Food allergies affect a staggering 32 million Americans, and milk is one of the most prevalent allergies in both children and adults. While it is common for children to outgrow a milk allergy over time, this is not always the case.
Other individuals may not be allergic to milk but are intolerant to milk protein or milk sugar. These individuals still experience unpleasant symptoms after consuming milk products, but how can you tell if the symptoms you are experiencing are due to an allergy or an intolerance? What exactly is the difference between the two?
A milk allergy is an immune reaction to milk protein. The most common type of milk allergy is immunoglobulin E (IgE)-mediated. This means that your immune system views milk protein as harmful and produces IgE antibodies to combat it. Each time you consume milk or milk products, these IgE antibodies recognize the milk protein allergen and activate your immune system. This causes the release of histamine and other compounds that lead to both unpleasant and dangerous symptoms. The two main proteins in milk are whey and casein. The liquid portion of milk contains whey protein, whereas milk curds (the solid portion that curdles) contain casein protein.
Many people who have a cow’s milk allergy are also allergic to milk from other mammals such as goat’s milk and sheep’s milk. Depending on the severity of a milk allergy, even tiny amounts of milk products can trigger an allergic reaction. This is why it is very important to minimize cross-contamination as much as possible if you have a milk allergy. This means avoiding cookware, utensils, and other equipment that may have been used to prepare milk-containing foods unless they are thoroughly washed. You should also avoid foods that may have come into contact with milk products.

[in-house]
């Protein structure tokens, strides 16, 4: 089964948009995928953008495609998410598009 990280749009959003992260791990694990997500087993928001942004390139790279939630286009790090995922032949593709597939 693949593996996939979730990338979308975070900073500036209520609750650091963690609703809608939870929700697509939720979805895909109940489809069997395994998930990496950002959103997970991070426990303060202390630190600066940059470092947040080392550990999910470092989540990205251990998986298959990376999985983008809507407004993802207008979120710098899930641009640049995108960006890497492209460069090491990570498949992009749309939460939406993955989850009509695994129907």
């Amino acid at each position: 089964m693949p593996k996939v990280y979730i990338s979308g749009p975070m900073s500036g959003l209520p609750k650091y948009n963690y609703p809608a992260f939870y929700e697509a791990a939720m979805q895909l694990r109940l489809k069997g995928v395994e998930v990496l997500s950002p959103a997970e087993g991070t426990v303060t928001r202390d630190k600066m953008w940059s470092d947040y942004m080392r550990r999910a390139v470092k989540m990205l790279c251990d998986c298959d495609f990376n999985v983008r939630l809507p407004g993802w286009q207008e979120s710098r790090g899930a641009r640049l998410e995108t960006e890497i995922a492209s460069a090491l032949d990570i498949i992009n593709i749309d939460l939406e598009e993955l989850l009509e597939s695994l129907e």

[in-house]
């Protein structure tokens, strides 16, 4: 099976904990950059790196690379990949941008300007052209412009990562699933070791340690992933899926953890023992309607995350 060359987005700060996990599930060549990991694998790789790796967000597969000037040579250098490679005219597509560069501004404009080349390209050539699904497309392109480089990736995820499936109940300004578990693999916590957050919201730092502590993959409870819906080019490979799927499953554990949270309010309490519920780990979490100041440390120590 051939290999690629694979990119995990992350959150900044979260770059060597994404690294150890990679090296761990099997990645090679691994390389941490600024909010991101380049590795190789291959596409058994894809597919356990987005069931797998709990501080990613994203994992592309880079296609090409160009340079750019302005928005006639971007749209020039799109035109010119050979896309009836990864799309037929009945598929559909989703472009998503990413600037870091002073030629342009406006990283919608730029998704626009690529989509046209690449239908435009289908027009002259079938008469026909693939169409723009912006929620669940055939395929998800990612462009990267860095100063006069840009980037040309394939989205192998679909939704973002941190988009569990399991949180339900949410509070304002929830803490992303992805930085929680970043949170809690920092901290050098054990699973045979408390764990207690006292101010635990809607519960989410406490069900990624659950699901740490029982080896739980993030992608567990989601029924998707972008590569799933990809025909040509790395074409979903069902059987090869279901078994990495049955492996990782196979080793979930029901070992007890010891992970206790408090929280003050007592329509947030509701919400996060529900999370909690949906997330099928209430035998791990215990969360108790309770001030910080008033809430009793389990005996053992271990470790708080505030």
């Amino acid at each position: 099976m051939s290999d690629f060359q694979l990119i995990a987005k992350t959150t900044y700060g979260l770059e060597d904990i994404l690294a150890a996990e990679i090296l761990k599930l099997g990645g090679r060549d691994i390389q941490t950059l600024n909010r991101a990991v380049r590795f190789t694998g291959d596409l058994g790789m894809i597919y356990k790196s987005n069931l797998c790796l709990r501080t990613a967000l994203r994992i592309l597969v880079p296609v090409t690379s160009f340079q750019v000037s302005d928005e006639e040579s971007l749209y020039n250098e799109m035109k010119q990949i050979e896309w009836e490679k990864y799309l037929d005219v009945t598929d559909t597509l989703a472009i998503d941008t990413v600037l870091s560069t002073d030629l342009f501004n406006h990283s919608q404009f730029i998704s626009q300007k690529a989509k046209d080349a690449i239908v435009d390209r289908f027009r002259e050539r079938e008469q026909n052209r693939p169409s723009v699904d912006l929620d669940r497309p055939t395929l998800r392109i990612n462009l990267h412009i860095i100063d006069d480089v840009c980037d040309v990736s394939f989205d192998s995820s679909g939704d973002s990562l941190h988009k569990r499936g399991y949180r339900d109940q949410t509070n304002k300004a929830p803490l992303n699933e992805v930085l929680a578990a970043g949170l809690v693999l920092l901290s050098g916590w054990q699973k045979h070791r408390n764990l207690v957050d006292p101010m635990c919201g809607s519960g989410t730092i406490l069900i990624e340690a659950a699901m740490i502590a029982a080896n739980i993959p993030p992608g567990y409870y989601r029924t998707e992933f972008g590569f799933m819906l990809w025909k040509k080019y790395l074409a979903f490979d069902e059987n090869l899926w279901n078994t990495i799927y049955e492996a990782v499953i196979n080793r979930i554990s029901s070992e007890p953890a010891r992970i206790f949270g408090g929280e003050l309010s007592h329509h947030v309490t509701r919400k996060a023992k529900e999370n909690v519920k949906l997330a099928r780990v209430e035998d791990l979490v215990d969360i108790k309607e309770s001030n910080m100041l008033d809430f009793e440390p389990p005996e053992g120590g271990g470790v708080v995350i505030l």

Symptoms of an allergic reaction to milk can vary. Some symptoms will occur right after a person ingests milk products, while other symptoms may take a few hours to develop.
In the case of a severe milk allergy, anaphylaxis can occur if milk or milk products are accidentally ingested. Anaphylaxis is a severe allergic reaction that is life threatening. It can cause narrowing of the airways that restricts breathing.
Anaphylaxis requires immediate medical attention. Those who are at risk of developing anaphylaxis should carry around an EpiPen shot, which is used to stop or slow down a severe allergic reaction. If you experience a severe allergic reaction and need to use your EpiPen, you should always call 911 or have someone take you to the nearest emergency room right away. This is because it is possible to have a second bout of severe symptoms that requires medical attention.
If you suspect that you may have a milk allergy, it is important that you seek care from your doctor or allergist. They will ask you questions about your symptoms and may perform one or a combination of the following tests to determine if you have an IgE-mediated milk allergy:
For this test, a portion of the skin (usually on the forearm or back) is pricked and exposed to liquid that contains milk allergens. If a raised bump develops at the site of the prick, it is likely that you have a milk allergy.
A blood test can also be performed to measure the levels of milk allergen-specific IgE antibodies in your blood.
It is important to note that it is possible to have “false positive” results from either test. Your doctor or allergist will interpret your results and determine whether or not it is appropriate to have you take part in an “oral food challenge.”
For an oral food challenge, you are fed different quantities of milk in a medical setting and observed for allergic reactions. If you develop allergic symptoms, the challenge will stop.
FPIES is a rare form of food allergy that is non-IgE mediated and commonly triggered by milk protein. With FPIES, symptoms are related to the gastrointestinal tract and include severe vomiting and diarrhea. Onset of symptoms usually occurs 2-4 hours after milk consumption. Luckily, this condition is most common in infants and is often outgrown over time.